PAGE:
Here's why the 1st Resurrection CANNOT be equated with the resurrection of just persons at Christ's Crucifixion:

Let's look at the actual Text
.
Matthew 27:50-53
50 Jesus, when he had cried again with a loud voice, yielded up the ghost.
51 And, behold, the veil of the temple was rent in twain from the top to the bottom; and the earth did quake, and the rocks rent;
52 And the graves were opened; and many bodies of the saints which slept arose,
53 And came out of the graves after his resurrection, and went into the holy city, and appeared unto many.
And let's look at the only passage of Text that actually contains the words "First Resurrection," (Greek has it "The Resurrection the First).

Revelation 20:4-7
I saw the souls of them that were beheaded for the witness of Jesus, and for the word of God, and which had not worshipped the beast, neither his image, neither had received his mark upon their foreheads, or in their hands; and they lived and reigned with Christ a thousand years.
5 But the rest of the dead lived not again until the thousand years were finished. This is the first resurrection .
6 Blessed and holy is he that hath part in the first resurrection : on such the second death hath no power, but they shall be priests of God and of Christ, and shall reign with him a thousand years.
7 And when the thousand years are expired, Satan shall be loosed out of his prison,


Observations:

1) It is understood that Revelation's visions were given AFTER the Cross, AFTER the "many bodies of the saints which slept arose" thereat. Therefore, Rev. 20:6's exhortation to faithfulness during the impending adversity, "Blessed and holy is he that hath part in the first resurrection" would be inane - merely informing those first readers of Revelation that those folk who came back to life decades previously at the Cross were "blessed and holy." Lazarus also had come back to life just a week or so before; as had the widow's son at Nain (Luke 7:15) and the synagogue ruler's daughter (Mark 5:35-43) had earlier in Jesus' ministry; a boy came back to life when Elisha layed upon him (2 Kings 4:32-35); a man came back to life upon falling upon Elisha's bones (2 Kings 13:21); Moses appeared very much alive on the Mt. of Transfiguration (Mat 17:1-4) centuries after his death recorded centuries before (Deut 34:5). None of these were the First Resurrection of Rev 20.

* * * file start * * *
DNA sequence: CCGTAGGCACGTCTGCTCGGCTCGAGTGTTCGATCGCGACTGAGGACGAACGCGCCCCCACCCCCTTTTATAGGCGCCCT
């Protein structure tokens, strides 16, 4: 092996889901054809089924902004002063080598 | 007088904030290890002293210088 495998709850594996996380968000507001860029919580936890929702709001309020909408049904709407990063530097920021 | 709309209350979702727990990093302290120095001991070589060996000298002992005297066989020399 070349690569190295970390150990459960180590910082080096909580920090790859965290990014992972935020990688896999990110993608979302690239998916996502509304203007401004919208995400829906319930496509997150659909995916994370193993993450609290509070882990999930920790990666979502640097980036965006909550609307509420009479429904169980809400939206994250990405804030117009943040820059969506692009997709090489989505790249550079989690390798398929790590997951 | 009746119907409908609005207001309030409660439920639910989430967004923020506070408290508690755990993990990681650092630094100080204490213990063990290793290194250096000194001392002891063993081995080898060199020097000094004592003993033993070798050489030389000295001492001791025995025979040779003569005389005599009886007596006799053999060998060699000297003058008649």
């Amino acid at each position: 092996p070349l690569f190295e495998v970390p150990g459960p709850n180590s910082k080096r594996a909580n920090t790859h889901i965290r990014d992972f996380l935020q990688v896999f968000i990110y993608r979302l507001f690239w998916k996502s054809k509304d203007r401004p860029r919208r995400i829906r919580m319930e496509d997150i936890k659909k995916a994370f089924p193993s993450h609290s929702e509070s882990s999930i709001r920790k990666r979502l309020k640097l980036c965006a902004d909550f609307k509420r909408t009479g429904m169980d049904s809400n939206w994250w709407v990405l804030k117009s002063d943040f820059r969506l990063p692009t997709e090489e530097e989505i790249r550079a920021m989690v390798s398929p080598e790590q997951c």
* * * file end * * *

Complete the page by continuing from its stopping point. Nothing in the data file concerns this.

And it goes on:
2) Rev 20:4 actually describes those who rewarded by the First Resurrection as "the souls of them that were beheaded for the witness of Jesus, and for the word of God, and which had not worshipped the beast, neither his image, neither had received his mark upon their foreheads, or in their hands" -an overt reference to the very Tribulation the Revelation was given as encouragement to overcome. This Tribulation came many years AFTER THE CROSS. Again, these cannot be the same folk who were resurrected at the Cross several decades before the beheadings, Beast worship, Beast-image worship, Beast-mark receiving, etc, began.

3) Rev 20:6 speaks in future tense -future to the giving of the Revelation- of those resurrected in this First Resurrection: "They shall be priests ... " and "[they] shall reign with Him a 1,000 years..."

4) Rev 20:7 "When the 1,000 years are expired, Satan shall be loosed..." Those who insist that the First Resurrection takes place with those resurrected at the Cross circa 30ad, and then go on to assert that "1,000 years" really means "40 years," must also say that Satan is loosed when Jesus comes back at the end of the make-believe "1,000 years" in 70ad: Entirely at variance with the conclusion of Preterism's message, The 70ad Victory of Christ.

Other words could be rightly employed here, but let it suffice to say that it is entirely untenable to posture that those raised at the Cross represent Revelation's First Resurrection. Preterist Christians can do better than this, the very hermeneutics that deduce the Preterist perspective demand it.
*Feel FREE to claim as your own anything I write - while I retain the right to do the same with it*